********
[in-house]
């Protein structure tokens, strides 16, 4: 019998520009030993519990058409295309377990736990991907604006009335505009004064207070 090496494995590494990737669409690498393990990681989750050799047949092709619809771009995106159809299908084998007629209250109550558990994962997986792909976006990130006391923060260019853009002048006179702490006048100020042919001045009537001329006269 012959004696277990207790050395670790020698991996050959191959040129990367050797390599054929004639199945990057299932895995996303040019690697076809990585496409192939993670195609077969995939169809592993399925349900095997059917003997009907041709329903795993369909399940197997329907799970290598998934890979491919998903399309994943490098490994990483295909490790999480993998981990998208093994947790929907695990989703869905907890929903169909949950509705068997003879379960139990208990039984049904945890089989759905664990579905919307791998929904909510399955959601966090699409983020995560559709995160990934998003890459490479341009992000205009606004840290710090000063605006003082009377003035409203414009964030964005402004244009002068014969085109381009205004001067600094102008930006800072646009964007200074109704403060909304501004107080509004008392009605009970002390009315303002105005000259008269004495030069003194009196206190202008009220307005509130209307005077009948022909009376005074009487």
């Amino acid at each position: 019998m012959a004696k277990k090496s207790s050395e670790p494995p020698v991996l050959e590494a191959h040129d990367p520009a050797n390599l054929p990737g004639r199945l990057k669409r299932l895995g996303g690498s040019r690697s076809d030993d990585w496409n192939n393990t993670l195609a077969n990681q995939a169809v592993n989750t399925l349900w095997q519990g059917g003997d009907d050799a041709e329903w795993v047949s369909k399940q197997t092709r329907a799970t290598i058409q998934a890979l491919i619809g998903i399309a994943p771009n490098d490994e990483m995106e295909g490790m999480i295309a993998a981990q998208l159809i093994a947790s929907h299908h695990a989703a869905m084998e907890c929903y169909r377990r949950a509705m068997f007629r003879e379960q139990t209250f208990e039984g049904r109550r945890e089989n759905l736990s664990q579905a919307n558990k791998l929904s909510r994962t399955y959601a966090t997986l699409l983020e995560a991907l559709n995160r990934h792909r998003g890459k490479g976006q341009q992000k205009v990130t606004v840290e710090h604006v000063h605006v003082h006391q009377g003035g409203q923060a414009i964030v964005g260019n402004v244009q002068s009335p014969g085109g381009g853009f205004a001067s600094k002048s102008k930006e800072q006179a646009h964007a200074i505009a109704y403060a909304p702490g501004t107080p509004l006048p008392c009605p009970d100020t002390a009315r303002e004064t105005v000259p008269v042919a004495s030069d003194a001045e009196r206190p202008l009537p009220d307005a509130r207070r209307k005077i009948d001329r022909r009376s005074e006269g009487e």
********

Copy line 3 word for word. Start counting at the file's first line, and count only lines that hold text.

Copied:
């Amino acid at each position: 019998m012959a004696k277990k090496s207790s050395e670790p494995p020698v991996l050959e590494a191959h040129d990367p520009a050797n390599l054929p990737g004639r199945l990057k669409r299932l895995g996303g690498s040019r690697s076809d030993d990585w496409n192939n393990t993670l195609a077969n990681q995939a169809v592993n989750t399925l349900w095997q519990g059917g003997d009907d050799a041709e329903w795993v047949s369909k399940q197997t092709r329907a799970t290598i058409q998934a890979l491919i619809g998903i399309a994943p771009n490098d490994e990483m995106e295909g490790m999480i295309a993998a981990q998208l159809i093994a947790s929907h299908h695990a989703a869905m084998e907890c929903y169909r377990r949950a509705m068997f007629r003879e379960q139990t209250f208990e039984g049904r109550r945890e089989n759905l736990s664990q579905a919307n558990k791998l929904s909510r994962t399955y959601a966090t997986l699409l983020e995560a991907l559709n995160r990934h792909r998003g890459k490479g976006q341009q992000k205009v990130t606004v840290e710090h604006v000063h605006v003082h006391q009377g003035g409203q923060a414009i964030v964005g260019n402004v244009q002068s009335p014969g085109g381009g853009f205004a001067s600094k002048s102008k930006e800072q006179a646009h964007a200074i505009a109704y403060a909304p702490g501004t107080p509004l006048p008392c009605p009970d100020t002390a009315r303002e004064t105005v000259p008269v042919a004495s030069d003194a001045e009196r206190p202008l009537p009220d307005a509130r207070r209307k005077i009948d001329r022909r009376s005074e006269g009487e």